In a math classroom, students are constantly working on ideas. Jo Boaler shares in “Mathematical Mindsets” that students falsely believe math should be done correctly when in reality, the thinking part is most valuable (2015). To increase this behavior, the shift in teaching mathematics requires us to provide students space to make mistakes. Rough draft talk provides this space.
This simple strategy relies on the work of our ELA colleagues when teaching the writing process. Expecting students to share parts of ideas is important because it sparks the ideas of other students. Additionally, expecting imperfect, rough draft responses, increases engagement and student status. Students feel good about participating in class!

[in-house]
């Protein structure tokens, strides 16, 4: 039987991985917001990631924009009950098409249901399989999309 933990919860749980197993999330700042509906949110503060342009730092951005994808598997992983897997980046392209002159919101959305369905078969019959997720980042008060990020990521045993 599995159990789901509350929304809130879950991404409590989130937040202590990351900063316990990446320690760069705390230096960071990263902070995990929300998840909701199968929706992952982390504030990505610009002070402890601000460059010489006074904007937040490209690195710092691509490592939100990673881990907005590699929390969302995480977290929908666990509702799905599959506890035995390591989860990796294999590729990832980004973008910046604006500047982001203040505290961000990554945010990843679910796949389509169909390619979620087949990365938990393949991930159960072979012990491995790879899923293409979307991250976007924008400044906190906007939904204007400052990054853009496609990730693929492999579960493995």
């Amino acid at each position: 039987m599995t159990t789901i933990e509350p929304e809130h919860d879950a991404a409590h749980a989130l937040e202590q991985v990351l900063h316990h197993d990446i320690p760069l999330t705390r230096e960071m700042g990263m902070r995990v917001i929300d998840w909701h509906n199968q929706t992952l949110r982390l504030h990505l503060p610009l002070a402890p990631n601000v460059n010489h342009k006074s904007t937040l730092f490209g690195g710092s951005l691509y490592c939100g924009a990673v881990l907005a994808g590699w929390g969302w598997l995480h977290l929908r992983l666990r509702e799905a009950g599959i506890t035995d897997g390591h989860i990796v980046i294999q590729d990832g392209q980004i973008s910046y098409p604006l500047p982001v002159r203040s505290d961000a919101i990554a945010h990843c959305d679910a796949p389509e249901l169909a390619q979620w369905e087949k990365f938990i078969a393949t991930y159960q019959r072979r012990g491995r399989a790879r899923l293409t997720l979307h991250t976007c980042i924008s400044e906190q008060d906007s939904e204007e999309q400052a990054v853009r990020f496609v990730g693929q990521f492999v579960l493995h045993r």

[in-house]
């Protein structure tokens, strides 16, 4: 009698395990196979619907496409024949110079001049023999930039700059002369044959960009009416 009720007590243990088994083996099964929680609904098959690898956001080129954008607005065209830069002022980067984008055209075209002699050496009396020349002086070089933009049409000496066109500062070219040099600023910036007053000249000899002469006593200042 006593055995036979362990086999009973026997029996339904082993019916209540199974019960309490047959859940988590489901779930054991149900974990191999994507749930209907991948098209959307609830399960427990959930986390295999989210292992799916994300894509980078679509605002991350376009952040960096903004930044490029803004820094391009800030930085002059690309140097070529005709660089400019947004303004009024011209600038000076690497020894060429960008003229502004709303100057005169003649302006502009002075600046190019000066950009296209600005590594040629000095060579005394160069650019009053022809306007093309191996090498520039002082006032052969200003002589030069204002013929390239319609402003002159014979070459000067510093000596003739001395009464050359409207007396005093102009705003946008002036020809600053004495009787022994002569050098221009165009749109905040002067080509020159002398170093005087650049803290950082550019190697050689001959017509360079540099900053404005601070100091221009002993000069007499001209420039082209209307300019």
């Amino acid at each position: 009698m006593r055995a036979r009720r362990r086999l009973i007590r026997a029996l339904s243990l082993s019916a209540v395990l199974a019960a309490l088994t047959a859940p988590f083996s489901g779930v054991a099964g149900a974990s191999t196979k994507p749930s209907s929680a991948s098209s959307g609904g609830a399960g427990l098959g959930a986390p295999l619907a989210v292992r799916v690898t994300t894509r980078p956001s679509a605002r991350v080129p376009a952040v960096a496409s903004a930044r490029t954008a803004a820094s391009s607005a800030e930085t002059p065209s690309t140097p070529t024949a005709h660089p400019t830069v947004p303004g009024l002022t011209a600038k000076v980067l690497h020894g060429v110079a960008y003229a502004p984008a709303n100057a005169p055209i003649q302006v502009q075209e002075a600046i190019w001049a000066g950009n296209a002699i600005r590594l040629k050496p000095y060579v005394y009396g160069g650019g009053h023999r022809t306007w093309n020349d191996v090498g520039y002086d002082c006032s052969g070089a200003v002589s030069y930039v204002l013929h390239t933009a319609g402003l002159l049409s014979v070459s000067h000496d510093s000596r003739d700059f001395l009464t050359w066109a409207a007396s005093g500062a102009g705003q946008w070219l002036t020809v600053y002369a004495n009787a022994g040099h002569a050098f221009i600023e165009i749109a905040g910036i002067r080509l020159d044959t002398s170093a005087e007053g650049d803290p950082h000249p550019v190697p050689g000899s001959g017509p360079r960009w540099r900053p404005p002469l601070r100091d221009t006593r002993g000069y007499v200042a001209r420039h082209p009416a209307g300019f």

When students get stuck, provide the space to talk about their thinking with a partner. Give a prompt, sentence starter or leading question to motivate the conversation. Be sure to use the words “Rough Draft” so students know your expectation that their responses are not perfect. Share within groups or as a whole class.
Please share your experiences with using “Rough Draft Talk” in the space below.